A correlation was seen between the stability of the stem-loop and the binding affinity of U2AF65, with stronger stems nearly abolishing U2AF65 binding (Fig. 4 A and B). The Stem Strengthen (SS) mutation stabilized the stem by adding one base pair to each end of the stem, increasing the Tm of the stem-loop by 5 °C, and reduced U2AF65 binding nearly 10-fold (Fig. 4 A and B). The No Mismatch (NM) mutation increased the stability of the stem by 10 °C and reduced U2AF65 binding to the point where a Kd value could not be determined (Fig. 4 A and B). It is interesting that the mutation that more strongly stabilized the stem structure had a larger effect on binding. This result suggests that U2AF65 binds the py-tract in a single-stranded region of this RNA. As a negative control, a mutation (UUCG loop, UL) was made that removed the py-tract from the loop to fully abolish U2AF65 binding (Fig. 4 A and B).

Fig. 4.
Mutations that stabilize the stem-loop structure reduce U2AF65 binding affinity and repress exon 5 inclusion in vivo. (A) Schematic of different mutations, the thermal stability of each mutation and the binding affinity of U2AF65 for each RNA. (B) Binding ...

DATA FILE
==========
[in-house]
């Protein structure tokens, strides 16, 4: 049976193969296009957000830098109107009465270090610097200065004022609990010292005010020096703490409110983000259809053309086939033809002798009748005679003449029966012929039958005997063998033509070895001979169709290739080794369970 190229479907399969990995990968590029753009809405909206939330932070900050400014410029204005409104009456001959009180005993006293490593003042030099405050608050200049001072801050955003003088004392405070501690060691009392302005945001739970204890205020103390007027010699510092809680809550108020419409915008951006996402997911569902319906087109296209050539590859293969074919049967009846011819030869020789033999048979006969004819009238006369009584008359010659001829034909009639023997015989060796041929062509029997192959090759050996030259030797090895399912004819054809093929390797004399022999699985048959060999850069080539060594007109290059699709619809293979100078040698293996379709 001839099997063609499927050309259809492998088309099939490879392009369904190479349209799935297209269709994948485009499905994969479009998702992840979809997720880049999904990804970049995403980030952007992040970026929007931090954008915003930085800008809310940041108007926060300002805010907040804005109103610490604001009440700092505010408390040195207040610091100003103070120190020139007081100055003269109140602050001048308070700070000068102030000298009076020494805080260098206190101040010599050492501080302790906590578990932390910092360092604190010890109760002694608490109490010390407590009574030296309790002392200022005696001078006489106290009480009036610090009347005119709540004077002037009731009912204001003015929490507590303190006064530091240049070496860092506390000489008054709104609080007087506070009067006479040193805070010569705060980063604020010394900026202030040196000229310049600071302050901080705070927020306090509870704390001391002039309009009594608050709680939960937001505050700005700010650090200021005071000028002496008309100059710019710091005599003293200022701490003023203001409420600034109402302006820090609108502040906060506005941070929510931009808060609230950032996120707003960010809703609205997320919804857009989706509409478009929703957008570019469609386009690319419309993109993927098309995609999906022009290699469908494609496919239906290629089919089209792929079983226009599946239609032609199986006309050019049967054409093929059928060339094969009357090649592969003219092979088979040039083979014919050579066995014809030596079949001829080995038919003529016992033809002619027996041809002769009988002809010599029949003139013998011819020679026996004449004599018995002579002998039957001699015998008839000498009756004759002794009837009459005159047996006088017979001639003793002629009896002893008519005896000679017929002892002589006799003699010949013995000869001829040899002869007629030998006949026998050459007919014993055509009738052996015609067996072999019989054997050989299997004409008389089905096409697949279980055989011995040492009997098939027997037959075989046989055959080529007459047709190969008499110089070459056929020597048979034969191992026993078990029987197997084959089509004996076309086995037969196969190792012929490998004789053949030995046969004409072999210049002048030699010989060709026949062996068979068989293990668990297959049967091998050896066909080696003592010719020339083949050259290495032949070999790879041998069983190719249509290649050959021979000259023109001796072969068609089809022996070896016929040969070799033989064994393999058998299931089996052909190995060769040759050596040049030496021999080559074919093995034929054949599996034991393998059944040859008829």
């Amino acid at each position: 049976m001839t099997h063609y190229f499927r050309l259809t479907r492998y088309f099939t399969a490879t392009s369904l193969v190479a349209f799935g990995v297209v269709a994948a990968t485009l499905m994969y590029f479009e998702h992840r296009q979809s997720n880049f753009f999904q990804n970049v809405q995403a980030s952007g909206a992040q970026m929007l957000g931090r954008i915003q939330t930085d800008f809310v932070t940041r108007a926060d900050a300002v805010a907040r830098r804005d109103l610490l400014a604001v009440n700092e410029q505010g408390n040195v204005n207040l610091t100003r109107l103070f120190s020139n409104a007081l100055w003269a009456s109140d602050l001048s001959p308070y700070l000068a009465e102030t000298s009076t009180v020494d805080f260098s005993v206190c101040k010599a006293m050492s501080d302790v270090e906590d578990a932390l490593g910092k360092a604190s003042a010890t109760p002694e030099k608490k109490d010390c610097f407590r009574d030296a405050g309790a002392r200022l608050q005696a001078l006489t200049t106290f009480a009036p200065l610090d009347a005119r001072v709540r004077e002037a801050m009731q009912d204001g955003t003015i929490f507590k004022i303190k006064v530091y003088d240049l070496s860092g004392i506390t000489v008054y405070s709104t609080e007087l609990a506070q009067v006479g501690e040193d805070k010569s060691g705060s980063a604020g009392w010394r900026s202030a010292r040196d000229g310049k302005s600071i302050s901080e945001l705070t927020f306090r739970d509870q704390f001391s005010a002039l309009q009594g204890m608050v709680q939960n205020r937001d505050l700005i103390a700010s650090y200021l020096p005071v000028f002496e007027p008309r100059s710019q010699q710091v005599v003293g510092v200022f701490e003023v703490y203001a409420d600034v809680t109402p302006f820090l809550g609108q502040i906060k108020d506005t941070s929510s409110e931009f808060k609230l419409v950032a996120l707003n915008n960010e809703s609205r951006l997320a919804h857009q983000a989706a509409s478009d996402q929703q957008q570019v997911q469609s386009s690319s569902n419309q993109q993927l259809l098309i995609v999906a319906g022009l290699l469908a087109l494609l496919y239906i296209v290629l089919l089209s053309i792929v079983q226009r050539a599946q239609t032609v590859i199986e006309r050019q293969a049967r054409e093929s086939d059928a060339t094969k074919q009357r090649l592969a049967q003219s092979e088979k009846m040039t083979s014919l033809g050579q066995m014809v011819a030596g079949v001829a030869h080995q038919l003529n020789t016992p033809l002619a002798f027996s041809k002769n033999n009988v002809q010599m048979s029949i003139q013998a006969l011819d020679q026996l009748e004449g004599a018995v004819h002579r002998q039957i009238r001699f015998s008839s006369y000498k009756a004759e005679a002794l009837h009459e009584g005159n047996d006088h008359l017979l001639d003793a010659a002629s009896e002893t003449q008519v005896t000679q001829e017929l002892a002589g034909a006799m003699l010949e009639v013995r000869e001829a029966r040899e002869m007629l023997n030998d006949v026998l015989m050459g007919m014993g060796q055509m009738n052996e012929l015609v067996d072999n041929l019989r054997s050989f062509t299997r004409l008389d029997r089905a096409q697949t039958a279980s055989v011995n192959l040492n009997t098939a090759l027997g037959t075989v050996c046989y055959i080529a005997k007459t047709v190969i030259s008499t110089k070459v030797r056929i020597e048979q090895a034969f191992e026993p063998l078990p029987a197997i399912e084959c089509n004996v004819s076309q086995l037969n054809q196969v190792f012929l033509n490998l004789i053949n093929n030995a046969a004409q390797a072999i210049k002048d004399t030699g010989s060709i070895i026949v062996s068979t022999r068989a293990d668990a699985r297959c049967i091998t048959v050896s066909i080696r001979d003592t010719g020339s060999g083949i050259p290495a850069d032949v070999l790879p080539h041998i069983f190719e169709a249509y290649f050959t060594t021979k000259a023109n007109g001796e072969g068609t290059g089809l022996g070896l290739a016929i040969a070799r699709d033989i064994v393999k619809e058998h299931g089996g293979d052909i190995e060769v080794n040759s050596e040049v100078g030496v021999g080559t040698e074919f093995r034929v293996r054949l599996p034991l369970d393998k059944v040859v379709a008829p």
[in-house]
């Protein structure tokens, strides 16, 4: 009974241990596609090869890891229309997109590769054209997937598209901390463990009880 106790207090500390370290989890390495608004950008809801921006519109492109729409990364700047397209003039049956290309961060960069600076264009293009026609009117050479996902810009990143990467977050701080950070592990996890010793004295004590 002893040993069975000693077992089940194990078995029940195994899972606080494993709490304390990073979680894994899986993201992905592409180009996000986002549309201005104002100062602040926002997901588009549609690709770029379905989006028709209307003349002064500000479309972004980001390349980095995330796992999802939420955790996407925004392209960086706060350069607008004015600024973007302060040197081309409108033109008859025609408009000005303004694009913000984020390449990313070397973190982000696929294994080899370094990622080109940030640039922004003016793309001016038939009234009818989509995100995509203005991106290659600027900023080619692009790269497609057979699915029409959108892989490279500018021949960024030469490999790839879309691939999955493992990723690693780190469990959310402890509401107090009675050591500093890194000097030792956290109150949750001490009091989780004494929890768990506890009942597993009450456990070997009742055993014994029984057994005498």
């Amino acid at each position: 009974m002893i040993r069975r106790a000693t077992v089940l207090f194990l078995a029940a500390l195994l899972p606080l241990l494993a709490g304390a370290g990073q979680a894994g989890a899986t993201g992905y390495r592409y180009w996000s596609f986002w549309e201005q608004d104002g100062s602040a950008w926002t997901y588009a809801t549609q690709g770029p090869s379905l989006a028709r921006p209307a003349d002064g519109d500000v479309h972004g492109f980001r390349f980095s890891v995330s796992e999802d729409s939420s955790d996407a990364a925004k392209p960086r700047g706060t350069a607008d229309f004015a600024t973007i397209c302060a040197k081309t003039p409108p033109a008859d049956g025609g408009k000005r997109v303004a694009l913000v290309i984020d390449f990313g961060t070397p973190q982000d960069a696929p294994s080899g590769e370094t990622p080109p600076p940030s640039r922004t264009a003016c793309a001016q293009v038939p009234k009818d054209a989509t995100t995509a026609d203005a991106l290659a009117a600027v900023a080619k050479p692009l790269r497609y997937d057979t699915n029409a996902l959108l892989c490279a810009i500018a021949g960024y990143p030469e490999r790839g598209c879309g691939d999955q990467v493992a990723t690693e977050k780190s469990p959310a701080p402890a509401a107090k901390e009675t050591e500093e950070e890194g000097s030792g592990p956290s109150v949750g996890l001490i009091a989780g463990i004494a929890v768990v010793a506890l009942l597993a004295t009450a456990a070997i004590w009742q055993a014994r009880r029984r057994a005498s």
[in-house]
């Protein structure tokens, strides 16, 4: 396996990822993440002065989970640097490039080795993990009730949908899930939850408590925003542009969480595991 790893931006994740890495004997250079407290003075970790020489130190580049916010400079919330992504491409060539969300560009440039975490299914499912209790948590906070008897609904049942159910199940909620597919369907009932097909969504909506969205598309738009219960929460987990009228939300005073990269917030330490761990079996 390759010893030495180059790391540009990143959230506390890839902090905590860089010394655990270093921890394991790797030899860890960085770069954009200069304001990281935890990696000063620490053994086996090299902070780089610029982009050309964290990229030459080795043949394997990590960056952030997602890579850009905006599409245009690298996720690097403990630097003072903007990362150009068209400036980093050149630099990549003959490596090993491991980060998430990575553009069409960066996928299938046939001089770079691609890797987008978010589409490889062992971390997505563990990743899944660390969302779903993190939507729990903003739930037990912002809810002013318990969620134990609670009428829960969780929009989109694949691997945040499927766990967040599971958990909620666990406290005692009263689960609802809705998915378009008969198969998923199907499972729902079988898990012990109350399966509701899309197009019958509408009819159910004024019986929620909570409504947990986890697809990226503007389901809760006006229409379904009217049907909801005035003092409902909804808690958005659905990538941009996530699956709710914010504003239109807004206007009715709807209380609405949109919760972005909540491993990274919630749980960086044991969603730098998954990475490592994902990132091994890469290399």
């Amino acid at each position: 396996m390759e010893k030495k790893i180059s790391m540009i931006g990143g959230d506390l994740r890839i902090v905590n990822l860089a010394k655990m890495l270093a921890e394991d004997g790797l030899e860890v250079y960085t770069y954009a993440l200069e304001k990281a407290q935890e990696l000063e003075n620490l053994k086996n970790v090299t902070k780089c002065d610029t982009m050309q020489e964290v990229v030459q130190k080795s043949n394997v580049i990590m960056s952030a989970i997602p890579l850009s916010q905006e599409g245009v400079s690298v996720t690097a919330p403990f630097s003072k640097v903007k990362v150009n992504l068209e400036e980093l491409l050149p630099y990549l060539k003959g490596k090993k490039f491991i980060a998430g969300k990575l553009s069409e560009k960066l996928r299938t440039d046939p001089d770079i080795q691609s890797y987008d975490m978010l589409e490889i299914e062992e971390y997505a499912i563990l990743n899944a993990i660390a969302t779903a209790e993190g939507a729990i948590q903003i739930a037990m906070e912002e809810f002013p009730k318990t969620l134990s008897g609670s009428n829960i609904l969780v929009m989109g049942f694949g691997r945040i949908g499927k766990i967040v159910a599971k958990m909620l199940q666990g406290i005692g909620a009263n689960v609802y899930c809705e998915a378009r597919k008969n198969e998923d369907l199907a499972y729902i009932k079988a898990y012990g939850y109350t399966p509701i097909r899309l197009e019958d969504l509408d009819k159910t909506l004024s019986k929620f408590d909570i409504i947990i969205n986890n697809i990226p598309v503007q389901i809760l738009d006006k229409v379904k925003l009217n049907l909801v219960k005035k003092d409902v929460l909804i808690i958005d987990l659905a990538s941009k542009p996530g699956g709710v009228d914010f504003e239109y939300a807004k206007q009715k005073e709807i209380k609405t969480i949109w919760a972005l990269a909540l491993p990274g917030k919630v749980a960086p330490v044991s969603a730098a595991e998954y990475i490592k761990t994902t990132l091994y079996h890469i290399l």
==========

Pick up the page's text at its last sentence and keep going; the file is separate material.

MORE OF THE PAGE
Furthermore, we found a strong correlation between U2AF65 binding affinity and exon 5 inclusion in vivo (Fig. 4 C and D). The NM, SS, UL mutations all showed minimal exon 5 inclusion using an in vivo splicing assay. This repression was independent of MBNL1, because coexpression of expanded CUG repeats (which would sequester MBNL1) had no affect on exon 5 inclusion for these mutations (Fig. 4D). These results indicate that inclusion of exon 5 can be regulated either by competition of MBNL1 with U2AF65 at the 3′ end of the intron, or by the formation of RNA secondary structures that reduce the affinity of U2AF65 for its binding site.